If Matthew is telling these stories in the order they happened, then the disciples would have just recently heard the parable we talked about last week about the mustard seed, the tiny seed from which big things grow.[5]  Maybe they didn’t connect that idea with this situation.  After all, that was just a parable, right?

Surely they would remember the stories of Elijah and Elisha.  One day a man brought Elisha twenty loaves of bread.  Elisha told him to pass it around so everyone could eat.  The man pointed out that there wasn’t enough for hundred people there.  Elisha said, “God says there will be plenty.”  So they passed the bread around and there was enough with some left over. (2 Kings 4:42-44)

Maybe the disciples didn’t see how five loaves and two fish could do the job because Jesus said, “You do it.”  You give them food.  If Jesus had said, “I’ll do it.  I’ll give them food,” they might have had higher expectations.
They hadn’t yet heard what Jesus told the disciples during his last night with them, described in John 13 through 17.  In John 14:12, Jesus says: “Very truly I tell you, whoever believes in me will do the works I have been doing, and they will do even greater things than these, because I am going to the Father.”

If you were there that day, standing with Jesus among the disciples, looking out at the hungry crowd, what would your response have been?

What about now? In your own life, where are you seeing a situation, noticing a need? Maybe you’re saying, “Somebody needs to do something about that”?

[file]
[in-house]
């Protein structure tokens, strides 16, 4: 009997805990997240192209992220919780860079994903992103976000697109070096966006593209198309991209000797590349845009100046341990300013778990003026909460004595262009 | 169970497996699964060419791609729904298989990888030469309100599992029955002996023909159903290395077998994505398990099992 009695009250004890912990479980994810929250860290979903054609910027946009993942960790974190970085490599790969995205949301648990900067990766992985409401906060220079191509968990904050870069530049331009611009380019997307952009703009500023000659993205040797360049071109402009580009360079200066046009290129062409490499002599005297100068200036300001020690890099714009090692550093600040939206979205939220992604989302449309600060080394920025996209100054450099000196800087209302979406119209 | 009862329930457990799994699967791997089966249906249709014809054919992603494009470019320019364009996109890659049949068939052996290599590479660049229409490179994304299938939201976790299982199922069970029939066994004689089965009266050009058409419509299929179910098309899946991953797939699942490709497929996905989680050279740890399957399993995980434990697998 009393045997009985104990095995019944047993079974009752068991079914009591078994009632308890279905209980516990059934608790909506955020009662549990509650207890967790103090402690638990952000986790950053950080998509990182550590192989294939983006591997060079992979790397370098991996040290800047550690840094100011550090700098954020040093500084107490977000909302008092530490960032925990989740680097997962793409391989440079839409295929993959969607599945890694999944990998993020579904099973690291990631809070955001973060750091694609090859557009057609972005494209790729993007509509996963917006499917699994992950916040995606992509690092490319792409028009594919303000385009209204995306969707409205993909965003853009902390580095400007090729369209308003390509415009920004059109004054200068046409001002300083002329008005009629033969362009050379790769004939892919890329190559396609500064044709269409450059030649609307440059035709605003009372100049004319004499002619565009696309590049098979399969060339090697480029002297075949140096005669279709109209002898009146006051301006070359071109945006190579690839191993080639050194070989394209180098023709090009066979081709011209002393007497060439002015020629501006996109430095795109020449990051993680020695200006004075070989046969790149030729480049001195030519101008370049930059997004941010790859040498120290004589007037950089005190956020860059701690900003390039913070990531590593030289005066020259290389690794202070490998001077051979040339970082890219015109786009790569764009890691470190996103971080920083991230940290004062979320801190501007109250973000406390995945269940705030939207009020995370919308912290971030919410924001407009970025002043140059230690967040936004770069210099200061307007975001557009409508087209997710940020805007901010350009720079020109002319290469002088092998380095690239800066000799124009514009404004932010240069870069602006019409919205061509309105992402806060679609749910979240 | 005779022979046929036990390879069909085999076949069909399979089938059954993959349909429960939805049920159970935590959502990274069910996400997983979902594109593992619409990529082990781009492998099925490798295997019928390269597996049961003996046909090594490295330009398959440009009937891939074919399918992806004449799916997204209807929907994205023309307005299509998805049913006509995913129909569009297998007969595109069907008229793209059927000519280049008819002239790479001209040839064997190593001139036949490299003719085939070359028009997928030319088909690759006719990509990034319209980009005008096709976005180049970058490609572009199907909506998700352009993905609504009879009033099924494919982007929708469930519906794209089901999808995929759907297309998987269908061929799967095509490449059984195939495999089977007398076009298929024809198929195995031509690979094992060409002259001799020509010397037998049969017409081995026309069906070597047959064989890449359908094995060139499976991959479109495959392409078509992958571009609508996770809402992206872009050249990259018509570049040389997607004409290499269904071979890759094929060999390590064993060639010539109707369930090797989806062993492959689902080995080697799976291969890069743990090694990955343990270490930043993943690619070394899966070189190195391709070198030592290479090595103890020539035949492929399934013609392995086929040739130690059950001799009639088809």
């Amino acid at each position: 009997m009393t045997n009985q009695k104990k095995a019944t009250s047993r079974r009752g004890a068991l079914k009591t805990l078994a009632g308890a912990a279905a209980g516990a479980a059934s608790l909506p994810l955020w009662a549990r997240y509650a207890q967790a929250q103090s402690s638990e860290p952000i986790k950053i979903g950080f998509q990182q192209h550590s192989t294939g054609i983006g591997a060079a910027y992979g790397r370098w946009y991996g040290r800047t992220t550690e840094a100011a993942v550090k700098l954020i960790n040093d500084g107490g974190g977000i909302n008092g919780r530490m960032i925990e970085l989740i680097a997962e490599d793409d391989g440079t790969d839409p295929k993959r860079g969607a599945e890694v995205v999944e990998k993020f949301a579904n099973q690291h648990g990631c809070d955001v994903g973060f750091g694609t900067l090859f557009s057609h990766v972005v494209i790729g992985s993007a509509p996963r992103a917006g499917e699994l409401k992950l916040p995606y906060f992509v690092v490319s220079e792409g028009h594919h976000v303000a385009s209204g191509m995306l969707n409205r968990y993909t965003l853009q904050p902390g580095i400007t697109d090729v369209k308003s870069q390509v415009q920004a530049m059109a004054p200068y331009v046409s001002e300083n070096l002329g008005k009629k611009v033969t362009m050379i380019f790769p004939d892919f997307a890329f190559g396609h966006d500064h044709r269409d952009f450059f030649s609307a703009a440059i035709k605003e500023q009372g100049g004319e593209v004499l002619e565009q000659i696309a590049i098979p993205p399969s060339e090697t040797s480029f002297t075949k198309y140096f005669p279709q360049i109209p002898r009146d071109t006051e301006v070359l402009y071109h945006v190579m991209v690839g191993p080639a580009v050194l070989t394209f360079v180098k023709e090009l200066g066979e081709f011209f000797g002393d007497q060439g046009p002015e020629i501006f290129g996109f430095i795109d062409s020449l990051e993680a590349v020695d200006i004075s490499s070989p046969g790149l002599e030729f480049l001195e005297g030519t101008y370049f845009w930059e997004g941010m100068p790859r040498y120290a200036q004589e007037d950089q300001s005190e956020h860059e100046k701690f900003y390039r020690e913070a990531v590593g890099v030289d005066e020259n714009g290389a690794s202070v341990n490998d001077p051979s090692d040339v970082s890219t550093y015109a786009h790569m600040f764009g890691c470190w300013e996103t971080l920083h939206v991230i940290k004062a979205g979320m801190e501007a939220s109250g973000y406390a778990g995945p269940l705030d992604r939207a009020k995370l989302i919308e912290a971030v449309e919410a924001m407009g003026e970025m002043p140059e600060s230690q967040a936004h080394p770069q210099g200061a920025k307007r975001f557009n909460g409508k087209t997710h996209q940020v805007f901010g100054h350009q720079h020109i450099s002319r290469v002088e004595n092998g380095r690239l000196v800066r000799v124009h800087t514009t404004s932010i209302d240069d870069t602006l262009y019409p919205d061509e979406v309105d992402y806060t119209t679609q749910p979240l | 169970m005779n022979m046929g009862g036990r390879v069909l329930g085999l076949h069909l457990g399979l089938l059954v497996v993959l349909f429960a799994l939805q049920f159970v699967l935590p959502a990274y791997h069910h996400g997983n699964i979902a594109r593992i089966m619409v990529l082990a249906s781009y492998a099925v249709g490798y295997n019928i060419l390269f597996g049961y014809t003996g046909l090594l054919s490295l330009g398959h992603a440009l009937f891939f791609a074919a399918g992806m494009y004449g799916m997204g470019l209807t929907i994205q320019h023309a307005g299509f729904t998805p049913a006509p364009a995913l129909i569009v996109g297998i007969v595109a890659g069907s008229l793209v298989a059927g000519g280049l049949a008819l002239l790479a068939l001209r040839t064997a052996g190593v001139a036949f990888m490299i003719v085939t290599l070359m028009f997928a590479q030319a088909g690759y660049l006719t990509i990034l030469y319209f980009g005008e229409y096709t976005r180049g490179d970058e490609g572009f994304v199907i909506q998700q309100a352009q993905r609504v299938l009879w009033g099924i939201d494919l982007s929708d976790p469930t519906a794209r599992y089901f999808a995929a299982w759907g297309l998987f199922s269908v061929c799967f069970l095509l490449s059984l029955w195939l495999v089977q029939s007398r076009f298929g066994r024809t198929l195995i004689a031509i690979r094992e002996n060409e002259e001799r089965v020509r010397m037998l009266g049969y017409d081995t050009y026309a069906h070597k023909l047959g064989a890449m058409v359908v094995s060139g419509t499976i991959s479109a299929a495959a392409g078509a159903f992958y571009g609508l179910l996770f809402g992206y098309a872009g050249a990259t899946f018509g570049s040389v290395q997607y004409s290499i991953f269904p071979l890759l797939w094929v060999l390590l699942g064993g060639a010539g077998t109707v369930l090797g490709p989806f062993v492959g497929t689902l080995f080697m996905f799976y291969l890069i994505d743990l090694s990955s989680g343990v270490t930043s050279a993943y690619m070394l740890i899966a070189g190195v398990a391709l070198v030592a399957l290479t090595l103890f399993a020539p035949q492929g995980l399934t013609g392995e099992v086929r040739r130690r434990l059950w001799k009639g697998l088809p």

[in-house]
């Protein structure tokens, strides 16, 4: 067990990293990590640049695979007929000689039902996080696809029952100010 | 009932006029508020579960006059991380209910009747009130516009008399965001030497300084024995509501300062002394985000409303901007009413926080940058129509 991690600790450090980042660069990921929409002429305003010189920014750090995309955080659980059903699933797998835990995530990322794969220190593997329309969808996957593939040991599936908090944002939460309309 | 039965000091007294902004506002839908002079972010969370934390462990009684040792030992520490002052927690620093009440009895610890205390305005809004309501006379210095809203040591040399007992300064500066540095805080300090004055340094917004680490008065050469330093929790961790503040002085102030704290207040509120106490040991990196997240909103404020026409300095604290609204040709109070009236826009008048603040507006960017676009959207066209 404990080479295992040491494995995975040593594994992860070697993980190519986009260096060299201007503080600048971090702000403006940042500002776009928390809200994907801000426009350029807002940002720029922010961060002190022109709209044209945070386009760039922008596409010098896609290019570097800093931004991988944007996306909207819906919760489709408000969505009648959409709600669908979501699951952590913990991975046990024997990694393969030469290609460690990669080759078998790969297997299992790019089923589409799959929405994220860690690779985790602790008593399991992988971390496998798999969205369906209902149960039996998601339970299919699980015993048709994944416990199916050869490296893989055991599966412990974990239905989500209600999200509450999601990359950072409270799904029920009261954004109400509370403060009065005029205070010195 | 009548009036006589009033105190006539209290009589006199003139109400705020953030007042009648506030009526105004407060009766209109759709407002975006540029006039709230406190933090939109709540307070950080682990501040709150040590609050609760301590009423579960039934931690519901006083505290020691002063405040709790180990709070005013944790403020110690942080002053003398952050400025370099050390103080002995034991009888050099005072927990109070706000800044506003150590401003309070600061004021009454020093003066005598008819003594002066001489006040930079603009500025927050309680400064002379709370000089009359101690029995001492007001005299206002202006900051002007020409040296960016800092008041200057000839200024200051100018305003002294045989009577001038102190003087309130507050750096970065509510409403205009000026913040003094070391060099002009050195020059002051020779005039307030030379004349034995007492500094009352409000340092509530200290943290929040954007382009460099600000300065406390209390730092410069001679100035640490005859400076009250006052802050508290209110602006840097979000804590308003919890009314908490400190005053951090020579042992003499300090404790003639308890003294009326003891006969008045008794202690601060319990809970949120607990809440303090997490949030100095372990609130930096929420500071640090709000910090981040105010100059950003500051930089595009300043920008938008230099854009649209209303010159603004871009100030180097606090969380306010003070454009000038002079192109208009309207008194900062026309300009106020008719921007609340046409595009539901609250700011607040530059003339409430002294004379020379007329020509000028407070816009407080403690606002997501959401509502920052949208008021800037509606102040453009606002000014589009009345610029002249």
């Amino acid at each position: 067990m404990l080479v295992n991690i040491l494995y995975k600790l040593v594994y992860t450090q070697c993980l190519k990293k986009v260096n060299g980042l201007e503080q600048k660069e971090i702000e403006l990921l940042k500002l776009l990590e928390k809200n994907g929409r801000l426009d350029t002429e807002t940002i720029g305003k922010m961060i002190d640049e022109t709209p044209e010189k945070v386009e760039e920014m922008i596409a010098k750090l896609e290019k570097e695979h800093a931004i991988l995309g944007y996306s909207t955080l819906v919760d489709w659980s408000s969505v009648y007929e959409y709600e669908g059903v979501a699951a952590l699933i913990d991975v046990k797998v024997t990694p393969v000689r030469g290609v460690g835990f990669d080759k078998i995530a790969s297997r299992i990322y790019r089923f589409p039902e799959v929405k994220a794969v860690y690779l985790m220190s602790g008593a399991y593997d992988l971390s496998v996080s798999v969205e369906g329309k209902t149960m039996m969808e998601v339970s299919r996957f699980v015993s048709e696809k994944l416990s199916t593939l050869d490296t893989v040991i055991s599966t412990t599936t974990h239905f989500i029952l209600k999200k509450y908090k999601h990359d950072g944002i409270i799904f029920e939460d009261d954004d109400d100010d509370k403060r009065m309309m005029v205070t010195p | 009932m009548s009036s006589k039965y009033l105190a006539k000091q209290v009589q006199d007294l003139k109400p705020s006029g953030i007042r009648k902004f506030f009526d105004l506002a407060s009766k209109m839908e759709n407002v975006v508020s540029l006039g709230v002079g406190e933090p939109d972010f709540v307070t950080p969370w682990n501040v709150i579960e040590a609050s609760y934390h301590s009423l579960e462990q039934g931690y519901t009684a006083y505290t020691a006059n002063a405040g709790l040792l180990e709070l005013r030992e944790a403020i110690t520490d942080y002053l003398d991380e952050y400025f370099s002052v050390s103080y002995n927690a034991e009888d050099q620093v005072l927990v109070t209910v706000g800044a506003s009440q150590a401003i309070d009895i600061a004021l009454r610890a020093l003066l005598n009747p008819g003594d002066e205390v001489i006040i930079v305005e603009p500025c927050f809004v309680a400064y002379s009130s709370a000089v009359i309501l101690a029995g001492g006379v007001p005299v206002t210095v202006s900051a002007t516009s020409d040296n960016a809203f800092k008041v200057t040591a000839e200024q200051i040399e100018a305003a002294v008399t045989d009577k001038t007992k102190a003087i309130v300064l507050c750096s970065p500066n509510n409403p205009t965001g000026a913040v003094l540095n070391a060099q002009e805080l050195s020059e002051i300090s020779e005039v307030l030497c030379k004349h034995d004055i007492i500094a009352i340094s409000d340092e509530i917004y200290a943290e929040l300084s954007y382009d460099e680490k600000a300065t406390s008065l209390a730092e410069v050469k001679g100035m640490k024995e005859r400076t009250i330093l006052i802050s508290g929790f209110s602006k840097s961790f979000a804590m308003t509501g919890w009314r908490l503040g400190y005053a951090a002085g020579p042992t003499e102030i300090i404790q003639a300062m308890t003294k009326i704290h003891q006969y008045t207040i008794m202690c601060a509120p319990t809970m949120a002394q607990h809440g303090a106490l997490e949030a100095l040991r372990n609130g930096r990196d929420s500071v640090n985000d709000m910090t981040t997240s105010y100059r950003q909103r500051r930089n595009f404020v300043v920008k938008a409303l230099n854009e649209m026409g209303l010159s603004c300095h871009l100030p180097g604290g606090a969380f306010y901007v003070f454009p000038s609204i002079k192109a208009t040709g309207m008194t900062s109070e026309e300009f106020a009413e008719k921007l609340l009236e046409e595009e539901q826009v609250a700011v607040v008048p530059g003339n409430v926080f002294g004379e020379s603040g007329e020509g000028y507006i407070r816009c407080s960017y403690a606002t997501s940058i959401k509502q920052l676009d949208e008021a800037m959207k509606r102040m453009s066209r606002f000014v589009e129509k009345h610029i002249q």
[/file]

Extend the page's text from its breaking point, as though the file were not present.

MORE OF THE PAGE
What if Jesus were to be saying to you, “You do it.  You do something about that.”
What would you do?

Like the disciples, we tend to underestimate our resources and abilities.  We tend to forget that we aren’t working alone, we’re working with God.

If we will show up, and if we will come hungry
with expectation for God to be present
and to help us do whatever he’s given us the vision to do,
who knows what might happen?

We tend to underestimate our own blessings.  The disciples said, “All we have are these loaves and fish.”  They hardly thought they had enough to even mention.  We too have things that don’t seem like much to us but with God’s help could be of great help to someone.  We have abilities we might not think worth mentioning because they are easy for us, but to someone who doesn’t have that ability, we might be an answer to prayer.